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Tracy Frank, Published January 06 2009

DMI Industries to cut 60 jobs in West Fargo

Between Sunday and Monday, 60 people went to work at DMI Industries in West Fargo only to find out they were being laid off.

DMI Industries, a heavy steel wind tower manufacturer, announced Monday that it has reduced its work force by 20 percent across its West Fargo, Tulsa, Okla., and Fort Erie, Ont., facilities.

Hours have also been cut by 10 percent across the board and overtime has been significantly reduced, said Stefan Nilsson, DMI president.

“It is obviously never a good time to do, but from our side, we felt that it is better done in a fairly short period of time and that’s less difficult for all involved,” he said.

The cuts are due to declining demand because wind energy developers are not able to secure project funding given the increased difficulty in obtaining credit in today’s economy, Nilsson said.

Plant managers met with the employees who were being laid off as part of their normal shifts. The layoffs were effective immediately, Nilsson said.

Shirley Benson of Shelly, Minn., found out Sunday night that her position was cut. She had been with DMI for seven months and said it was a great company to work for.

“It’s like losing part of a family,” Benson said of losing her job.

Benson said she’ll be able to move on and find another job, but she feels bad for her coworkers with families.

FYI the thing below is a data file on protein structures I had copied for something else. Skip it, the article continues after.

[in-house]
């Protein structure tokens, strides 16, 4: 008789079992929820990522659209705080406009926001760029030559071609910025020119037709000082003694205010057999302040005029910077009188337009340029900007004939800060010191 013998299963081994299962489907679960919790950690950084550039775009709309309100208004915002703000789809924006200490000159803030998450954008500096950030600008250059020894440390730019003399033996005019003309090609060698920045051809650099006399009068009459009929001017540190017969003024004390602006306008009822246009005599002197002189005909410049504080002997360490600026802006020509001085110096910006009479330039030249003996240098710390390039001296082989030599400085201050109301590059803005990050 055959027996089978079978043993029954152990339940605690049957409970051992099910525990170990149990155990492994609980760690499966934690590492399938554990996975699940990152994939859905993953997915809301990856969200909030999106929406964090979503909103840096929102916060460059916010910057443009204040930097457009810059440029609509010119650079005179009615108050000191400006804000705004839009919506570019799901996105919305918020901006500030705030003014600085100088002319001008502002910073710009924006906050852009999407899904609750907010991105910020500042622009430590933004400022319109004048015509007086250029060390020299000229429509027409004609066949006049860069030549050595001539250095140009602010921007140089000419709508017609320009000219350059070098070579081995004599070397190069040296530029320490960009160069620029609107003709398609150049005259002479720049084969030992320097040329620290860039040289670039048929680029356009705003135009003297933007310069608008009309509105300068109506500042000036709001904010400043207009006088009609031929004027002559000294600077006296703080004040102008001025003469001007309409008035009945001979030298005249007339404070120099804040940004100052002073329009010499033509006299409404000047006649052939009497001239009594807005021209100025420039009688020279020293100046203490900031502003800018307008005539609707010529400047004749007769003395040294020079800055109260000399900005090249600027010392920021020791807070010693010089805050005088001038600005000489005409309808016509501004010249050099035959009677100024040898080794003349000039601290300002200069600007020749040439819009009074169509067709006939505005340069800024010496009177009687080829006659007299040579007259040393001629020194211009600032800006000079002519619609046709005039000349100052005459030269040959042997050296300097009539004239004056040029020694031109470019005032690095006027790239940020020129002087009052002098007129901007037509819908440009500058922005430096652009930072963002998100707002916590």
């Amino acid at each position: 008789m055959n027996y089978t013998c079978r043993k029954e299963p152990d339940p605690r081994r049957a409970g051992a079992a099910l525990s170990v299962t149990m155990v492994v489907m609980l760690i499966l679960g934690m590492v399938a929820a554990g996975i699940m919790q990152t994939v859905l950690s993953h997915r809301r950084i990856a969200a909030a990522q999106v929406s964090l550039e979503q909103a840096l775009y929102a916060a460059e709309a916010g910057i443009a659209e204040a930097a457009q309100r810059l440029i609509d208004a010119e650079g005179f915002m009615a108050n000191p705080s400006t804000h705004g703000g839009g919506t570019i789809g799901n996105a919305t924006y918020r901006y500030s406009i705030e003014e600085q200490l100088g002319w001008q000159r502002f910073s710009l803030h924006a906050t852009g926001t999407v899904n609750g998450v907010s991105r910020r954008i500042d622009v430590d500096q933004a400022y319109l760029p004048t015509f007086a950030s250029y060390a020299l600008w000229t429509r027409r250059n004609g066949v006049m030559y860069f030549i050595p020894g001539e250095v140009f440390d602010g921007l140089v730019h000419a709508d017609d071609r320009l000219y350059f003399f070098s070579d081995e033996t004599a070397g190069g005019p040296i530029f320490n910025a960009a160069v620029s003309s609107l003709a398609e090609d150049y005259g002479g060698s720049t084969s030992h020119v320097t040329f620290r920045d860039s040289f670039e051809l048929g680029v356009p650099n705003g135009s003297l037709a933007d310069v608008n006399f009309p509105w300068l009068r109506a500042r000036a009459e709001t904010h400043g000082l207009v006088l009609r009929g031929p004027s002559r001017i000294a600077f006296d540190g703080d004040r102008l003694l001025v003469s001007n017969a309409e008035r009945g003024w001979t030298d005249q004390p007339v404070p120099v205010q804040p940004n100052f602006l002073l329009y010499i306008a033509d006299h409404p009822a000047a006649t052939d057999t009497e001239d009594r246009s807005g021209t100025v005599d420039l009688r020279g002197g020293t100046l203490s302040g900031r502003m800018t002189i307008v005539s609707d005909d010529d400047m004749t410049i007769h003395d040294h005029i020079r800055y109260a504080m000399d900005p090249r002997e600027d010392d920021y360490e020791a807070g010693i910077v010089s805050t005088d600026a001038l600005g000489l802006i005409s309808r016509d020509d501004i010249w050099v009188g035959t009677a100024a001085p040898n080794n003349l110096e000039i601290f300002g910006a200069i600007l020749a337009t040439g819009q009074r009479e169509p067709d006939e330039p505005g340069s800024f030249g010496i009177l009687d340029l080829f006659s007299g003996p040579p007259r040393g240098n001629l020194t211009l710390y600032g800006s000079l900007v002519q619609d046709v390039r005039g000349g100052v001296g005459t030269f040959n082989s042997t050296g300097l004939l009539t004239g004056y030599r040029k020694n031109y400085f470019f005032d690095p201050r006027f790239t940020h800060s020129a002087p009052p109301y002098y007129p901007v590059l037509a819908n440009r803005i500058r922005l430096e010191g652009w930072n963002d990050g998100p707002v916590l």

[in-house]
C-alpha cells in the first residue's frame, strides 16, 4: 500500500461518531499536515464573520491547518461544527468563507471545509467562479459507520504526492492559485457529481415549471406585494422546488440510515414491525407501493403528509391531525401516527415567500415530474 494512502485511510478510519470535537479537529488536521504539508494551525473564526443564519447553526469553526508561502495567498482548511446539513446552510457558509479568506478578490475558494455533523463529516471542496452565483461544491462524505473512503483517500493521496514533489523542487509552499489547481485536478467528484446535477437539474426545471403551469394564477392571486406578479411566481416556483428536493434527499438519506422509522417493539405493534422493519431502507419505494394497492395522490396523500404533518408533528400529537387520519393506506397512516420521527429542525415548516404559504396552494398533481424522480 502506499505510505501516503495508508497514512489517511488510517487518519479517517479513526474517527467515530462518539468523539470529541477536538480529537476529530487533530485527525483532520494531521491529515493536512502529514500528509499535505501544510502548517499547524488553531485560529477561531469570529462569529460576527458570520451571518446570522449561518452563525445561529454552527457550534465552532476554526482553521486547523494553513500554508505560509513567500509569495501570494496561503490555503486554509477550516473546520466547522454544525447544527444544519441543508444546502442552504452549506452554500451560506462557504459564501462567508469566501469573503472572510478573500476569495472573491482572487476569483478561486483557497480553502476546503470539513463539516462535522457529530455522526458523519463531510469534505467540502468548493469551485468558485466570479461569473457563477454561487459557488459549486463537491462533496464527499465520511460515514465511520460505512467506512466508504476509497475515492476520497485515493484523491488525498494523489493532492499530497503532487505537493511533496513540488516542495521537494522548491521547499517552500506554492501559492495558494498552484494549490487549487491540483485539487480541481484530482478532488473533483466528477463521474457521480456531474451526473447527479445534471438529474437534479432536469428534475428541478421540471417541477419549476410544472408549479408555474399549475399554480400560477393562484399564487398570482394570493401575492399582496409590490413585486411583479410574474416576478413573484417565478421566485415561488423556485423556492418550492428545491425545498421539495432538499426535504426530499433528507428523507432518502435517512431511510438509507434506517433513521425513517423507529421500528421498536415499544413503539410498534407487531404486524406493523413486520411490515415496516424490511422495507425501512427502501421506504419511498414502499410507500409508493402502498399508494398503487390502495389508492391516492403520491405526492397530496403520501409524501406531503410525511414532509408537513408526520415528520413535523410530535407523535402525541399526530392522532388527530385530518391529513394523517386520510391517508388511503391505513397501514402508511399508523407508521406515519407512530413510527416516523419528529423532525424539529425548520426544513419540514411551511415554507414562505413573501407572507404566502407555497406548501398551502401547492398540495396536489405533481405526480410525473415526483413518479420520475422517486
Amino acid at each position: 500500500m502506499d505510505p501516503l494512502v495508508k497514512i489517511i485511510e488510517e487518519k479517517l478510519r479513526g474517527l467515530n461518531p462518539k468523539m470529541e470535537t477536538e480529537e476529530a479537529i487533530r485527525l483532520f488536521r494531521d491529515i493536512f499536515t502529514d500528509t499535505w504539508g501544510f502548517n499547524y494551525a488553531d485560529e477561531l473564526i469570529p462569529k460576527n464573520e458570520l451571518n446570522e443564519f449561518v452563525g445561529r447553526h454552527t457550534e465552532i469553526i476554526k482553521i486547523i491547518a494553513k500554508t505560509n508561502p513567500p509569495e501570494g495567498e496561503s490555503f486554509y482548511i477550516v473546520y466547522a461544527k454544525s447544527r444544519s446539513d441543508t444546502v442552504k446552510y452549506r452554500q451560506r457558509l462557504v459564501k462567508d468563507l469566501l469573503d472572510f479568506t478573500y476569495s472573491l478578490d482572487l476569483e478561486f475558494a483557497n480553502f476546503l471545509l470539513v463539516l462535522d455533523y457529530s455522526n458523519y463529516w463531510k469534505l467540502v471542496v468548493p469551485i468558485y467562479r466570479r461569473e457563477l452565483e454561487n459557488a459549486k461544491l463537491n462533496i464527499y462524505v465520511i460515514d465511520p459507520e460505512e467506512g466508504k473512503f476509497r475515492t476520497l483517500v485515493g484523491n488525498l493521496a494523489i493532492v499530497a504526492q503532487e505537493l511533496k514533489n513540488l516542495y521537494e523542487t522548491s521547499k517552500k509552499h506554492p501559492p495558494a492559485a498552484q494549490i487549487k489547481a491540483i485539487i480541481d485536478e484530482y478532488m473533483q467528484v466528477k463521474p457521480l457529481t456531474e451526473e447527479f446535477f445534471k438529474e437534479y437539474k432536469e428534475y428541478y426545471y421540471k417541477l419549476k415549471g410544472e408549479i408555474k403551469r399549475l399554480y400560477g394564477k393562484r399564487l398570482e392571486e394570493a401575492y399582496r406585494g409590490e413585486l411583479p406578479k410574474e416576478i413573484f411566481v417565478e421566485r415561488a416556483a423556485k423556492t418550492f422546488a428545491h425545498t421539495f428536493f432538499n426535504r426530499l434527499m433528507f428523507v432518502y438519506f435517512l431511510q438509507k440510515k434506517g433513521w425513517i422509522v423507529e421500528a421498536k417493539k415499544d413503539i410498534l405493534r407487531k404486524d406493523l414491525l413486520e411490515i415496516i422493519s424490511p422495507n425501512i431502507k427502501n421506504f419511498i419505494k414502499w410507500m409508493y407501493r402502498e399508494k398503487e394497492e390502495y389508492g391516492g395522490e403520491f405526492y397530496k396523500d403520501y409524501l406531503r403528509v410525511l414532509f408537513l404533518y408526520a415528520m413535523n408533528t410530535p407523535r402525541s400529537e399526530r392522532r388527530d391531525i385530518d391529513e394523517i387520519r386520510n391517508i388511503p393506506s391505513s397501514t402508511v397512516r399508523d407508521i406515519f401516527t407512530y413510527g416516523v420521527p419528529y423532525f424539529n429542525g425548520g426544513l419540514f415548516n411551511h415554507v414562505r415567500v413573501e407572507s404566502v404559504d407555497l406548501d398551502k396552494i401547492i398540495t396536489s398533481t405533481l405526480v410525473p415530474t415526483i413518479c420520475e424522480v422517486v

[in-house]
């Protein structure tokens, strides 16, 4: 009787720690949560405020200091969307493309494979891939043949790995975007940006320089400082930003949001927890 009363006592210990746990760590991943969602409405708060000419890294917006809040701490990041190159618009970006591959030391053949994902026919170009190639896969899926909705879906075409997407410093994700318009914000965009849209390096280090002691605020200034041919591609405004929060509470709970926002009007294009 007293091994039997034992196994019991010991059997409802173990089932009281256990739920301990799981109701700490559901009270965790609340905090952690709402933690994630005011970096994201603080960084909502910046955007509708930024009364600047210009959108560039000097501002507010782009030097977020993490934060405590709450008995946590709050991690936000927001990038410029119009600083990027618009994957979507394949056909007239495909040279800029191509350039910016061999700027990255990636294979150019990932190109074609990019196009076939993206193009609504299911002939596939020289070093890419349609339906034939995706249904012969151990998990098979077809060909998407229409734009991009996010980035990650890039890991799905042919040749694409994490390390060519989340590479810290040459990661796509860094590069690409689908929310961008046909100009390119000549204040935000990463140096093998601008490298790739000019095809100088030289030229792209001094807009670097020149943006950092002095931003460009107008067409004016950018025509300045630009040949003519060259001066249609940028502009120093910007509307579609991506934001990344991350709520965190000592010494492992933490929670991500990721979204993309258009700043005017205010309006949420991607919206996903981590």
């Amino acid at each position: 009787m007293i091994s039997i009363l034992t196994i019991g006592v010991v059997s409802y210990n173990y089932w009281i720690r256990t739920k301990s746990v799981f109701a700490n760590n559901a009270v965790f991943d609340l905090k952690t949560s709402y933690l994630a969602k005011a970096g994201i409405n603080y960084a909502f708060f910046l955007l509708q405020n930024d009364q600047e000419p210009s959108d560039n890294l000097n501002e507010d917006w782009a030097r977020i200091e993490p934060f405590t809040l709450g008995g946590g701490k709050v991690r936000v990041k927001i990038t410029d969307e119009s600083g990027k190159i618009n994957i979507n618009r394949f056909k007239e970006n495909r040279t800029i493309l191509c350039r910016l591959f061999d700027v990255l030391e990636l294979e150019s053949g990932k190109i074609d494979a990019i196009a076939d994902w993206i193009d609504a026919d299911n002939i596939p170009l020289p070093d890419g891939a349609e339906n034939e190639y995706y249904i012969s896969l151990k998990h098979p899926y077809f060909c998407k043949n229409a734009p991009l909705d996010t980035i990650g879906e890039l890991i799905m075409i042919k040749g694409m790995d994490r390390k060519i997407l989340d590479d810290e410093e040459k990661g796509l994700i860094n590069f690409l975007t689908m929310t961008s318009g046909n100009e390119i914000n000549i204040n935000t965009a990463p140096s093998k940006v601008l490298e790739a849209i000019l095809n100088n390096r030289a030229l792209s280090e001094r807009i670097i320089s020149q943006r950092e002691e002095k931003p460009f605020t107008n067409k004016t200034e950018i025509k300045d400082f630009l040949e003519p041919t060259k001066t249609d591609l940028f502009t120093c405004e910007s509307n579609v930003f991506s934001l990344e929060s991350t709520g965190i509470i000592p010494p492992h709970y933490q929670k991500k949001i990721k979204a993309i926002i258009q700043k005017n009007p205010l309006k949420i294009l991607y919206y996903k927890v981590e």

Employees who were laid off will receive a three- to six-week severance package depending on their time with the company.

After the cuts, 360 employees remain at DMI’s West Fargo location. Nilsson said that is 30 more workers than at this time last year.

“You can say it’s sort of two steps forward and one step back from that standpoint,” he said.

Nilsson said no further cuts are expected and he is still very optimistic about the wind industry.

“We expect that if not before, at least 2010 and beyond will look better,” Nilsson said. “Many things point to that this is a temporary setback for the industry.”

Many of the former employees are welders, assemblers or painters, Nilsson said.

Brian Walters, Greater Fargo Moorhead Economic Development Corp. president, said he does not know how quickly those workers can be hired by other companies.

“While maybe a year ago, I think, they would have been absorbed very quickly, I just don’t have the best sense of that today,” Walters said.

The concern he has is that the other employers that might typically take those workers are in construction and farm equipment, which is also experiencing declining demand.

Job Service North Dakota in Fargo has seen a few former DMI employees, said Marty Aas, customer service area manager.

The number of available jobs always slows in the winter, but he encourages people to start looking for a new job and apply for unemployment insurance as soon as possible because there is a one-week waiting period.

“It takes awhile to sink in for some people,” Aas said.

DMI, an Otter Tail Corp. subsidiary, has received reduced interest rates on loans for job creation in the past but the requirements have been more than fulfilled, even with the recent cuts, Walters said.

“They’ve been great corporate citizens; they’ve had a tremendous impact on our local economy through employment and tax base, both,” Walters said.

Nilsson said he does not expect other local companies to be affected by DMI’s job cuts.

“This is a setback, but it’s a temporary one,” Nilsson said. “This should go relatively unnoticed by our vendors and by those who work with us in the area.”

Both DMI Industries and Otter Tail Corp. are financially sound, Nilsson said, adding that when the market returns, DMI will be in a good position to capture a significant portion of the growth.


Readers can reach Forum reporter Tracy Frank at (701) 241-5526